• Invited talk
  • MS6.001-invited

Stress-induced amorphization and grain boundary sliding in olivine


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Geoscience and construction materials, cultural heritage


  • MS 6: Geoscience and construction materials, cultural heritage
  • MS 7: Ceramics and composites


Patrick Cordier (Villeneuve d'Ascq / FR; Paris / FR), Ihtasham ul Haq (Antwerp / BE), Andrey Orekhov (Antwerp / BE), Dominique Schryvers (Antwerp / BE), Hosni Idrissi (Antwerp / BE; Louvain-la-Neuve / BE)


Abstract text (incl. figure legends and references)

(Mg, Fe)2SiO4 olivine is the most volumetric abundant mineral phase in the upper mantle down to 410 km depth and also the one which deforms the most and controls the rheology of the upper mantle. Deformation mechanisms in olivine have attracted considerable attention since several decades. One of the problems with this orthorhombic mineral is that there are not enough slip systems to produce a general deformation. The observation of a non-linear deformation regime depending on the grain size has led to the suggestion of the possibility of slip at the grain boundary [1], which has only recently been demonstrated microstructurally [2]. In this paper we show that under high stresses, this grain boundary sliding can be due to the amorphization of the grain boundary and to the flow of this amorphous intergranular phase. We show how nanomechanical testing in situ in the TEM allows to characterize this individual mechanism as well as the rheology of this amorphous olivine. We finally propose that this mechanism of stress-induced amorphization is an important deformation mechanism in its own right under conditions of high stress [3].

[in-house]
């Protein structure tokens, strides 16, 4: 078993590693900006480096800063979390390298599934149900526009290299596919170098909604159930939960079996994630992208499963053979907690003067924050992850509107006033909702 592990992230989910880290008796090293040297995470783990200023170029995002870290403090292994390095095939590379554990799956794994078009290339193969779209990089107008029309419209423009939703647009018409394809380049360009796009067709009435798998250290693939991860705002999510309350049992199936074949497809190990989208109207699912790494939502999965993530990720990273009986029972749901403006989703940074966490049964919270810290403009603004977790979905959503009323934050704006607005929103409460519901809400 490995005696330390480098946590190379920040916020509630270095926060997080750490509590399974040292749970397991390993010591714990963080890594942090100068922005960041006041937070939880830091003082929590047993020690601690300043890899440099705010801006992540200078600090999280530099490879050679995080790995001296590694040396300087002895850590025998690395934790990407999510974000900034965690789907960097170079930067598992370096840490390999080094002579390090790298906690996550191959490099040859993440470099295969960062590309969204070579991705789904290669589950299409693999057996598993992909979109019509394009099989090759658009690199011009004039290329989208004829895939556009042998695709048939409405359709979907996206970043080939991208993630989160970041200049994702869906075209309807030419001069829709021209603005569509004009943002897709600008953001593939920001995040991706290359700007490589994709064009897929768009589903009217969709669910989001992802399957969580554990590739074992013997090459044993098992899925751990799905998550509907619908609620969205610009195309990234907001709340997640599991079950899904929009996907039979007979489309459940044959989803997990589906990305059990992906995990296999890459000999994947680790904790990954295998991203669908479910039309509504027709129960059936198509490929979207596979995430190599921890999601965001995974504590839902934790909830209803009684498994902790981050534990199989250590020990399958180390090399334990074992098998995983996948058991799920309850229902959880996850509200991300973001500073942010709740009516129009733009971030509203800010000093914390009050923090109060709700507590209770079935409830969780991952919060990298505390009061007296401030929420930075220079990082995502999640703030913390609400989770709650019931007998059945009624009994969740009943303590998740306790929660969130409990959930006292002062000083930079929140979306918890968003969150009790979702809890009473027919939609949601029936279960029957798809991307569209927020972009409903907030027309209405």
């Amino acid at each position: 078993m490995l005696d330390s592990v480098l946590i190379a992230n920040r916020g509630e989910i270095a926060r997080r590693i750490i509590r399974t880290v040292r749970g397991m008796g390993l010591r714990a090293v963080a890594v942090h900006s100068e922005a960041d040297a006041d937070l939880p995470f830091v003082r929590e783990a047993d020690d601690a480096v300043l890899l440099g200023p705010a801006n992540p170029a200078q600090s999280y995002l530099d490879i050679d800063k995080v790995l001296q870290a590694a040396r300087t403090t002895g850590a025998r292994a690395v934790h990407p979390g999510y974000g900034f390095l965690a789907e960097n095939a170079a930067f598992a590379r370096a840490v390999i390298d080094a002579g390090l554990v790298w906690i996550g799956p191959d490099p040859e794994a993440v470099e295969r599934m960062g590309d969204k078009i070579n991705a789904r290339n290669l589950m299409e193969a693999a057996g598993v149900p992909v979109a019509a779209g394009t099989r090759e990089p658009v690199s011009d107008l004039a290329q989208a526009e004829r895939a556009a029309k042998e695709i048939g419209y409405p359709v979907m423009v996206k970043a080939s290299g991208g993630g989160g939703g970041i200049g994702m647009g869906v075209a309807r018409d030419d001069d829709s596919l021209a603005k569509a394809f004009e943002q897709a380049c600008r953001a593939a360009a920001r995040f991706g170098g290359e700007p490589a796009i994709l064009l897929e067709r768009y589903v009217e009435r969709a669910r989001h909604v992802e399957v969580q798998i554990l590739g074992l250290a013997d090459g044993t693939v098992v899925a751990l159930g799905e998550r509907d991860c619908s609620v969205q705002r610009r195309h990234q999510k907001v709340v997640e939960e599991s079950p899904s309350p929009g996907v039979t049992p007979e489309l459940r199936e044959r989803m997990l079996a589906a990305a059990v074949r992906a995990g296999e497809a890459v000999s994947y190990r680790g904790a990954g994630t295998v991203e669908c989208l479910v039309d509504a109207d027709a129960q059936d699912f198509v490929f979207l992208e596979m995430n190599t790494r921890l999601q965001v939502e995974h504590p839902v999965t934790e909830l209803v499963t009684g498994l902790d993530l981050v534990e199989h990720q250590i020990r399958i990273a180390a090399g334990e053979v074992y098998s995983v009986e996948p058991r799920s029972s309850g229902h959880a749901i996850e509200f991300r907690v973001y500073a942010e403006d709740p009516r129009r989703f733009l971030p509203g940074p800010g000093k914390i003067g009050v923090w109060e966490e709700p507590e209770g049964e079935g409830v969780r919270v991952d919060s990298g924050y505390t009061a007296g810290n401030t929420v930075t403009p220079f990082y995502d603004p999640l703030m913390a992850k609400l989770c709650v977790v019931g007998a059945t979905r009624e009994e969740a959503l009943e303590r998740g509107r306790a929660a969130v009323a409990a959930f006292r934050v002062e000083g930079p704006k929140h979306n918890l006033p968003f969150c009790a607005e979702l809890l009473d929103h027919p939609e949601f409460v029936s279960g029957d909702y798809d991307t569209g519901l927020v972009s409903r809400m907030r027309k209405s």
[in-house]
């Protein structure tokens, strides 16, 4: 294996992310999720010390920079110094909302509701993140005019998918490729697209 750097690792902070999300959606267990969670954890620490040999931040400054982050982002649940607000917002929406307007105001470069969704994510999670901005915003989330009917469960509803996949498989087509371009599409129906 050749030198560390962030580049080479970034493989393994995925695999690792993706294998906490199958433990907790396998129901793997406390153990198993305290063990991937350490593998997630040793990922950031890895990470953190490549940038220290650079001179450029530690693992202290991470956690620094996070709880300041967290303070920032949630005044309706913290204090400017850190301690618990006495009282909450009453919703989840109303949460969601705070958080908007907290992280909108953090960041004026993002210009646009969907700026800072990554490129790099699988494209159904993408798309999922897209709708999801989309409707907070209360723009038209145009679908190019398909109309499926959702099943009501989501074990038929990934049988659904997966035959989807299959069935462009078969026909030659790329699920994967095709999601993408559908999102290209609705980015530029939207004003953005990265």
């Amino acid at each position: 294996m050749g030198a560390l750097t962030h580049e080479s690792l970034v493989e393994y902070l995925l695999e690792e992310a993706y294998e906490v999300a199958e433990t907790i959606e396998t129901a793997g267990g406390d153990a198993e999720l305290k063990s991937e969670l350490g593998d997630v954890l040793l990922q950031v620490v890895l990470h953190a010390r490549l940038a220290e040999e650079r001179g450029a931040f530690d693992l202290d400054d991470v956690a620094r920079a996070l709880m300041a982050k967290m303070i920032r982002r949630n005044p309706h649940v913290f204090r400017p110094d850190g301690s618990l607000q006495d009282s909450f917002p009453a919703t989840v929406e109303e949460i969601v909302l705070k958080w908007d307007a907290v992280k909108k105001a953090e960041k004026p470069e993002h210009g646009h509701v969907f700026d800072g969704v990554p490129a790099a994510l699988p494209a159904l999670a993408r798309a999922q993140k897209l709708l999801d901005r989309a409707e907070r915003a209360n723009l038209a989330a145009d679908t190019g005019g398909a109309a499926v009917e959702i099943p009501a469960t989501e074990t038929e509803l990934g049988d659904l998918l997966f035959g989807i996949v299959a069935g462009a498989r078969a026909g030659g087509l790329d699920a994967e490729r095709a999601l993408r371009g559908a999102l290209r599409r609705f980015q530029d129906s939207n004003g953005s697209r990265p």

[1] Hirth, G., & Kohlstedt, D. (1995) Experimental constraints on the dynamics of the partially molten upper mantle: 2. Deformation in the dislocation creep regime, Journal of Geophysical Research, 100, 15,441–15,449,

[2] Bollinger, C., Marquardt, K. & Ferreira, F. (2019) Intragranular plasticity vs. grain boundary sliding (GBS) in forsterite: microstructural evidence at high pressures (3.5–5.0 GPa). American Mineralogist 104, 220–231.

[3] Idrissi, H., Carrez, P., & Cordier, P. (2022) On amorphization as a deformation mechanism under high stresses. Current Opinion in Solid State & Materials Science. 26(1), 100976

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